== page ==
Anti streetcar groups say if that VIA Metro Transit economic impact study on the proposed quarter billion dollar downtown streetcar plan had a name, it would be Rosy Scenario., the group including firefighters, LULAC, Tea Partiers, and libertarian groups which are fighting the streetcar say the report indicating that the streetcar would lead to widespread economic development downtown, and have a $1.3 billion impact on the city's economy.

  "VIA can try to change the conversation all they want," said Greg Brockhouse, a spokesman for the San Antonio Professional Firefighters Association and the coalition.  "We simply want to vote on the matter, VIA wants to do as they please and paying for studies and legal opinions is not going to change the fact that people are signing petitions and they will be turned in.  A vote is coming and VIA cannot pay anyone to stop that."

  Essentially, the streetcar opponents say there is no other city in the country which has an expensive 'modern streetcar' downtown like the one that VIA wants to build that can point to numbers anywhere near the figures release in the VIA study.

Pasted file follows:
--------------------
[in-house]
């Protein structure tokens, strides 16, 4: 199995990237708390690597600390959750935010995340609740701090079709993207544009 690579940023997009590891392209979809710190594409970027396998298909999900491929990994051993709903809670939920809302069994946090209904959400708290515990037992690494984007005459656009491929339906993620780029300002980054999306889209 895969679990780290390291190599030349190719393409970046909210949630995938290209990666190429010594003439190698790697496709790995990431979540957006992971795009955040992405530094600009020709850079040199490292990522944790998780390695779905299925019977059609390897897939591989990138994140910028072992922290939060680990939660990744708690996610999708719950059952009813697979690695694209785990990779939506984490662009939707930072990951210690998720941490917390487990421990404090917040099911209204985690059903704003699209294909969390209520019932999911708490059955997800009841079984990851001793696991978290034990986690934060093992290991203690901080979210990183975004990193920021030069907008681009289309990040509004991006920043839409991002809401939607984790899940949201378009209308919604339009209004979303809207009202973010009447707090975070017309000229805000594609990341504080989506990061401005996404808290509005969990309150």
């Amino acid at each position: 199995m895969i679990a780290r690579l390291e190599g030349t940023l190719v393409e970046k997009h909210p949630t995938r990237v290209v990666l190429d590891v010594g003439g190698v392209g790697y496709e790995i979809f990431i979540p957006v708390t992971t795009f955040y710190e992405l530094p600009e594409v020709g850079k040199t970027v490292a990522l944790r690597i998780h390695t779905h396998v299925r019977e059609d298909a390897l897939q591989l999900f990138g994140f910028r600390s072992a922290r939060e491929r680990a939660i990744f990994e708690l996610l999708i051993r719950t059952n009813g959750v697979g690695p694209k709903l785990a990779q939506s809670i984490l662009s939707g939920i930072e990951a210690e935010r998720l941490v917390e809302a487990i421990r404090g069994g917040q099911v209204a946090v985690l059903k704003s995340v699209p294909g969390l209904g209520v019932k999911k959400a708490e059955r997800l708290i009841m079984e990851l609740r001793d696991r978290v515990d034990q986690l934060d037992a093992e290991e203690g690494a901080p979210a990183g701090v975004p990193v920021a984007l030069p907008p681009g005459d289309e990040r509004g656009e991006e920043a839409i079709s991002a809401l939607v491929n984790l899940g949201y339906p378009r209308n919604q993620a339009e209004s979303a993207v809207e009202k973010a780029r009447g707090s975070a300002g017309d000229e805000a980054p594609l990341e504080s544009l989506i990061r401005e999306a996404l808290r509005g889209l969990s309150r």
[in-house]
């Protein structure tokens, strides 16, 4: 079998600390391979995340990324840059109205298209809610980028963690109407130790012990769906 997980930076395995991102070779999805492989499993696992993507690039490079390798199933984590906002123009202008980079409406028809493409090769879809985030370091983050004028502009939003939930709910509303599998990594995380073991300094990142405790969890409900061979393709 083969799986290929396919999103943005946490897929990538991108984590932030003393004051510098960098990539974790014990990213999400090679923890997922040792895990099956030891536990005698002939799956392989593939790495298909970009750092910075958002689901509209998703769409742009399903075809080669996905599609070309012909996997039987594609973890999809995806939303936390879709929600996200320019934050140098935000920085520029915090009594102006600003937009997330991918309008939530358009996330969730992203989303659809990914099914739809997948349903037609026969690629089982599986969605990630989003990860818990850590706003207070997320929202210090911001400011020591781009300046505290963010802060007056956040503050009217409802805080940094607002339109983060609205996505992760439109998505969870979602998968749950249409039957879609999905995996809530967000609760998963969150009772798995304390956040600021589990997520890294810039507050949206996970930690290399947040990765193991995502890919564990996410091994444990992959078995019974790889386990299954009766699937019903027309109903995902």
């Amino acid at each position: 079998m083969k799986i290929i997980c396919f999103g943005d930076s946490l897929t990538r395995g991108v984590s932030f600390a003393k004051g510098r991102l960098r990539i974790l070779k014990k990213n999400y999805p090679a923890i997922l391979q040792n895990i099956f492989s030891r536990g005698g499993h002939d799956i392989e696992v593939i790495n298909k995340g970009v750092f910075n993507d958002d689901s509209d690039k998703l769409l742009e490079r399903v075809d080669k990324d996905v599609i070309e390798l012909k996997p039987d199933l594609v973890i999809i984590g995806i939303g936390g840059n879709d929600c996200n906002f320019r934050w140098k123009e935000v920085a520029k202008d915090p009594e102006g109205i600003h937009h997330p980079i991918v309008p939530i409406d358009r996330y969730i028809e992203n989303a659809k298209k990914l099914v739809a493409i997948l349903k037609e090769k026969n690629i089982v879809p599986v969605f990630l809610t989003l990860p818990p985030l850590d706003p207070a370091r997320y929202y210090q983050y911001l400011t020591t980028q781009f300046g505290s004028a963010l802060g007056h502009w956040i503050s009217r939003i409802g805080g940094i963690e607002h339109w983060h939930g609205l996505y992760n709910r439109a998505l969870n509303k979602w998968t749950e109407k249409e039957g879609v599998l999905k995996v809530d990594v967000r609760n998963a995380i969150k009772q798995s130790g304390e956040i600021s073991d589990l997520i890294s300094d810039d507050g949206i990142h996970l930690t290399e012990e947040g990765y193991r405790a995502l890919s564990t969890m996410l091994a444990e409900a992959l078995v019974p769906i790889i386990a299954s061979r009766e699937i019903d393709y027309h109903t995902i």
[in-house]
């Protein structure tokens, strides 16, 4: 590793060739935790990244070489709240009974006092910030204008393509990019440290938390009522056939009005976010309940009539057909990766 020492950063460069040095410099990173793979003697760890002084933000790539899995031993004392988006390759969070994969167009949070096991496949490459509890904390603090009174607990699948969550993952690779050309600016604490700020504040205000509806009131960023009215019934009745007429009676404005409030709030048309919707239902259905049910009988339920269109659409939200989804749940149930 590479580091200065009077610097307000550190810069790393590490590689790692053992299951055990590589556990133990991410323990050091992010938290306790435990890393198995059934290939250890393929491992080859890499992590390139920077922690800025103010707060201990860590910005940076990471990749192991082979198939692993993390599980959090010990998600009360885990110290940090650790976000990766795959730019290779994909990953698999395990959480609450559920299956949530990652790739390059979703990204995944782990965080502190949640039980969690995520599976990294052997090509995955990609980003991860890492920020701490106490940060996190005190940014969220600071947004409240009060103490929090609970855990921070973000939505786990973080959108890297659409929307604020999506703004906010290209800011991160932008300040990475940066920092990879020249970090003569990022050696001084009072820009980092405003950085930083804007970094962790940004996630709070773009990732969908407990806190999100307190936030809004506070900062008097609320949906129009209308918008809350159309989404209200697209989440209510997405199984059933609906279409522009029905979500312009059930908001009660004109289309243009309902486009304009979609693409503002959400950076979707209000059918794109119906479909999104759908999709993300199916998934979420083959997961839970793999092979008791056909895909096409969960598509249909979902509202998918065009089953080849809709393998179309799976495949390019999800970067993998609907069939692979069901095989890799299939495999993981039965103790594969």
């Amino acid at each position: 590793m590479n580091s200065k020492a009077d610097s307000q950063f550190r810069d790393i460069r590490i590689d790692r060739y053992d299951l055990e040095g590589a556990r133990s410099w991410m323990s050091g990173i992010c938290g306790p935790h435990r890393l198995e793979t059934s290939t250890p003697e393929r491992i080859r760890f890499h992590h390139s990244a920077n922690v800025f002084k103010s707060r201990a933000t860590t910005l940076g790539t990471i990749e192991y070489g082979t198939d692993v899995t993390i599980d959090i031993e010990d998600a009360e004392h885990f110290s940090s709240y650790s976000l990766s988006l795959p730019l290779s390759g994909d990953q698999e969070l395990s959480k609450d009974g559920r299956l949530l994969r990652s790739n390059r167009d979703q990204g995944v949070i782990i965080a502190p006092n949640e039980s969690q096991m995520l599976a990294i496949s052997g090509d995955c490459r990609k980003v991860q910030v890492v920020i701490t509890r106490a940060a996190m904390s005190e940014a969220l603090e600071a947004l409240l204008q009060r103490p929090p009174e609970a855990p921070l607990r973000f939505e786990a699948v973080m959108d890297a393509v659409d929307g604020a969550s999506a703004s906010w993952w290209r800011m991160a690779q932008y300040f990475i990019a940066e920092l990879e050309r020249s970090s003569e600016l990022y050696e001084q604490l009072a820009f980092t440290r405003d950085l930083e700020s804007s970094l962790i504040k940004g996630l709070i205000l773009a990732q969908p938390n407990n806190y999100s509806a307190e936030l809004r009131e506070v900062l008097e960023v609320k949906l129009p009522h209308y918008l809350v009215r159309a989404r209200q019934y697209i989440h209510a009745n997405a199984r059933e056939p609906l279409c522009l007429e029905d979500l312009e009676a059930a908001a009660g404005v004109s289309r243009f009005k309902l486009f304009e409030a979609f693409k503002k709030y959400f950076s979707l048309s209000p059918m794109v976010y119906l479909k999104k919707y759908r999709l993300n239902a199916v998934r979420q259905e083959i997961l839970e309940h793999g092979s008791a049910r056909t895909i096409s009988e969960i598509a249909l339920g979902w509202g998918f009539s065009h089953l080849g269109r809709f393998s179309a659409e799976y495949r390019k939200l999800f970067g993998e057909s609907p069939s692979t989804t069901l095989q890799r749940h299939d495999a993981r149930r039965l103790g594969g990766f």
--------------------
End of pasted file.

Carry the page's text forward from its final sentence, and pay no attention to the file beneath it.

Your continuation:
Portland, Oregon, the city most commonly citied, has built up its downtown through a successful development subsidy program similar to one that is currently in place in San Antonio, and opponents say 'development subsidies spurred growth, not the streetcar.'

  They point out that the $58 million downtown development subsidy is so successful it will be phased out.

  "Portland built light rail and a streetcar system and saw no economic development for a decade," the opponents say.  "Then they started subsidizing downtown growth."

  The opponents say VIA interviewed a grand total of 6 people for it's new economic development study, all six are 'downtown stakeholders who do not represent the citizens of San Antonio or their interests.'

  Opponents also pointed to similarly rosy reports over the past quarter century which indicated that both the Alamodome and the AT&T Center would lead to an 'economic renaissance' on the East Side, neither of which happened.

  The opponents of the streetcar are fighting the project for different reasons.  The SAPFFA is using the project as an example of wasteful city spending to counter claims by San Antonio City Manager Sheryl Sculley that Police Officer and Firefighter health benefits need to be restricted because they are too expensive.

  LULAC is concerned that paying debt service to the streetcar will so absorb VIA's available finances that the bus line will have to restrict basic service to low income parts of town, in favor of providing streetcar service to 'rich whites' downtown.  And the libertarian groups like the Heartland Institute simply say the streetcar is too expensive and a waste of taxpayer money.